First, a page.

A Happy Note for Musical Students

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Good & good for you

“Music and the brain” makes another headline: the New York Times discusses a new study suggesting people who’ve had musical training in childhood are better able to “discern the components of sound” — even years later.

The article also notes “scientists are puzzling out the connections between musical training in childhood and language-based learning — for instance, reading. Learning to play an instrument may confer some unexpected benefits, recent studies suggest.”

Such studies about the academic or brain benefits of playing a musical instrument typically provoke reactions from those who wish to emphasize the joy of musical training and the beauty of music in itself. Youngsters should play for the fun of it (and for the enjoyment of a listening audience), in other words, regardless of whatever side benefits musical training may have.

I agree, but if you did take music lessons as a kid, knowing about possible brain benefits is nice; and of course, it’s never too late to learn to play – or learn to appreciate music better (see here).

Read the article: “Early Music Lessons Have Longtime Benefits,” Dr. Perri Klaas, 10/10/12.

Image via mrg.bz / calbracht

Mangle a Song for Memory’s Sake

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Barry Manilow may write the songs that make the whole world sing, but have you tried writing the songs that make your own brain remember?  Song, rhythm, and rhyme are mnemonic devices dating back to antiquity, so why not use the wisdom of the ages to enhance your own studies?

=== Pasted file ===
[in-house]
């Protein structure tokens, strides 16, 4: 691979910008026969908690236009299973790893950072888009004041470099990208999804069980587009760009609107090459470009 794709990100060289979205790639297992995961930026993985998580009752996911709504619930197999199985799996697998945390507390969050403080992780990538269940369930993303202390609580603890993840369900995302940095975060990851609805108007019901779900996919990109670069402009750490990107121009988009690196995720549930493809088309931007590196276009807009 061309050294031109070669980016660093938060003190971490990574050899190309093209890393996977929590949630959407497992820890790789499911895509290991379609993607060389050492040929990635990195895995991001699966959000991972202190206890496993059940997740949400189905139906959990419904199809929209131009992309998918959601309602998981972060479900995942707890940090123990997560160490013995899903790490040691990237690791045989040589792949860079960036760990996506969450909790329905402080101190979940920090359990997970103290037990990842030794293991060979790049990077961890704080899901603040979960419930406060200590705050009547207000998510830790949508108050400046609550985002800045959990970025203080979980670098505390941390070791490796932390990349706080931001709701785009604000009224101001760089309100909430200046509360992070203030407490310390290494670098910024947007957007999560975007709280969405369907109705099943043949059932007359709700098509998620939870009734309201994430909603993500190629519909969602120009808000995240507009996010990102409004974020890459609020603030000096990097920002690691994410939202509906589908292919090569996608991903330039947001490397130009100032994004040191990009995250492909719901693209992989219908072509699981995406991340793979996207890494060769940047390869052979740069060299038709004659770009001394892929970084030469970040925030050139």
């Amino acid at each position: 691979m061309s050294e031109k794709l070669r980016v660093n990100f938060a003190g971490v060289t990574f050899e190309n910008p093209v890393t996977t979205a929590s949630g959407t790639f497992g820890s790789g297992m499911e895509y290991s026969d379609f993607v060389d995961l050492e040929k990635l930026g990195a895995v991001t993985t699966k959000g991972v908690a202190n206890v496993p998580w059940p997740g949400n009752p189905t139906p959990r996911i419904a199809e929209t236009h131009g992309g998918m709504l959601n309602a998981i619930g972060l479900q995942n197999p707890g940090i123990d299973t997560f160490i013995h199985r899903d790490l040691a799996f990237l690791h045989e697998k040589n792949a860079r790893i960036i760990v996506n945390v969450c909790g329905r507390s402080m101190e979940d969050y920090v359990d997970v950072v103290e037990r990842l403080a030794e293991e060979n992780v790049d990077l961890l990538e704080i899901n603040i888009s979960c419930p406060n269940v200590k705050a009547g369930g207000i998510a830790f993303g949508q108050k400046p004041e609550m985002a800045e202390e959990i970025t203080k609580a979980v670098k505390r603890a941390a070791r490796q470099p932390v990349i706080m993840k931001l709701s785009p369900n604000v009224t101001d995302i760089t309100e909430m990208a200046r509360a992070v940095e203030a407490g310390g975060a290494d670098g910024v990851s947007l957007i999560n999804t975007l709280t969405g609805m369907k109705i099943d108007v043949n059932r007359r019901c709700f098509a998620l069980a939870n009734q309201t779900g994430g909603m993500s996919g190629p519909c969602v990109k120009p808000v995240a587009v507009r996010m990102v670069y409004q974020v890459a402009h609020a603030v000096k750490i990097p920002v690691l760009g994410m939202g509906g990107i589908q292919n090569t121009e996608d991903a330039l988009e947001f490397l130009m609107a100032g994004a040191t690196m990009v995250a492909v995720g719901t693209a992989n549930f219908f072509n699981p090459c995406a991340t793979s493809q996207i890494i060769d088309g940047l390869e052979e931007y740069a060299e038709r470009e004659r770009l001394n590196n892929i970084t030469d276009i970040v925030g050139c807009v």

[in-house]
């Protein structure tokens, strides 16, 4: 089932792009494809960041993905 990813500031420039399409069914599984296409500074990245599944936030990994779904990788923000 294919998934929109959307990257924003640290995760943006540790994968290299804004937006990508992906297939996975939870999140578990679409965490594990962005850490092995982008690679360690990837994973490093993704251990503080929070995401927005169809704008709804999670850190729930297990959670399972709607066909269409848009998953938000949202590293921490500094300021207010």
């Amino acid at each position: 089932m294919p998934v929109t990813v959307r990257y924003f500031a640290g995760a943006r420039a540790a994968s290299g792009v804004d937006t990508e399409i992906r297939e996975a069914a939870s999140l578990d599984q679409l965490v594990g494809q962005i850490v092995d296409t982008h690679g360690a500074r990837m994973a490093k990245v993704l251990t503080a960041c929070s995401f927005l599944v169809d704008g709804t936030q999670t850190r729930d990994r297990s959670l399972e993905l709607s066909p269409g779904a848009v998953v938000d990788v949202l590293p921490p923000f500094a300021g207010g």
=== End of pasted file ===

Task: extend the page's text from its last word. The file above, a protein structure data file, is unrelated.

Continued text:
Here’s how: next time you’re studying for an exam, set your studies to a song you know.  Of course, you could search google to find a mnemonic song someone else has created, but I strongly suggest creating your own.  It’s fun, and creating lyrics forces you to boil your studies down to the essentials.

True, your songs may turn out weird, but weird could even be best, as it might be harder to forget.  I am not kidding.  Off the top of my head, I still remember a “functions of the stomach” song my Anatomy & Physiology lab partner and I wrote (to the tune of a ‘60’s folk song) . . . alas . . . and we thought of it around 20 years ago.

Image via mrg.bz / paulabflat

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